Along with 700 other readers, I (Gavin) will be at Readercon this weekend—there’s a small chance Kelly and Ursula will visit. Small. But I will have pictures. I’ll be there with Michael J. DeLuca and maybe a few others (but not Jedediah Berry, who is overseas spreading the good word about The Manual of Detection) shilling for shillings in the dealer’s room and I am on two panels on Friday (one all male, hmm). There’s also a chance I won’t be there later on Saturday, oops, silly me, but I’ll be back Sunday all the way until the bitter 2 PM end.
We will have new new new books and (glorious word) if you come looking for us, as if by magic you will also find the fine folks from ChiZine Publications.
Friday 3:00 PM, Salon G: Panel
The Best of the Small Press. Michael Dirda, Gavin J. Grant, Sean Wallace, Robert
Freeman Wexler, Rick Wilber (L).
These days, many of the best novels and novellas, collections and anthologies are published by small presses in print runs that may only number in the hundreds. Most of these cannot be found on the shelves of chain bookstores, or even most independent and specialty shops. We’ll highlight the best works recently published by small presses — including many that Readercon attendees may not have heard about.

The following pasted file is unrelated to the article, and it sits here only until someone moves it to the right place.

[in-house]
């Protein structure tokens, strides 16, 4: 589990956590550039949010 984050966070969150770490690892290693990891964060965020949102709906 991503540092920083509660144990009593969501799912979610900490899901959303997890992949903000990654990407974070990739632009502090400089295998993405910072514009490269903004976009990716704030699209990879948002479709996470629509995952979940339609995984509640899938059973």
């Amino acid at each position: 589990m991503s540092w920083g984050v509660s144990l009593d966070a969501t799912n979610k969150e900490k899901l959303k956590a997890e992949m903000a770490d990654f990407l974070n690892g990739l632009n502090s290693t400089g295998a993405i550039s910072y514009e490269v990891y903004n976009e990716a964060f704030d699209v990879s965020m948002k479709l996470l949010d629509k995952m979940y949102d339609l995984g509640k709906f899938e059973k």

Friday 8:00 PM, Salon G: Panel
The New and Improved Future of Magazines. K. Tempest Bradford, Neil Clarke, Liz Gorinsky (L), Gavin J. Grant, Matthew Kressel.
After last year’s “The Future of Magazines” panels, participant K. Tempest Bradford wrote: “The magazines and anthologies that I love tend to have editors who have taken the time to examine themselves or their culture, to expend their knowledge of other people and ways of being, to open their minds. These magazines and anthologies contain far more stories I want to read by authors of many varied backgrounds. As I said, it’s not fully about print vs. online, it’s about better magazines and books.” This time, creators and proponents of both print and online magazines collaborate on determining ways that any genre magazine can create a brighter and better-read future for itself, using Bradford’s comment as a launching point.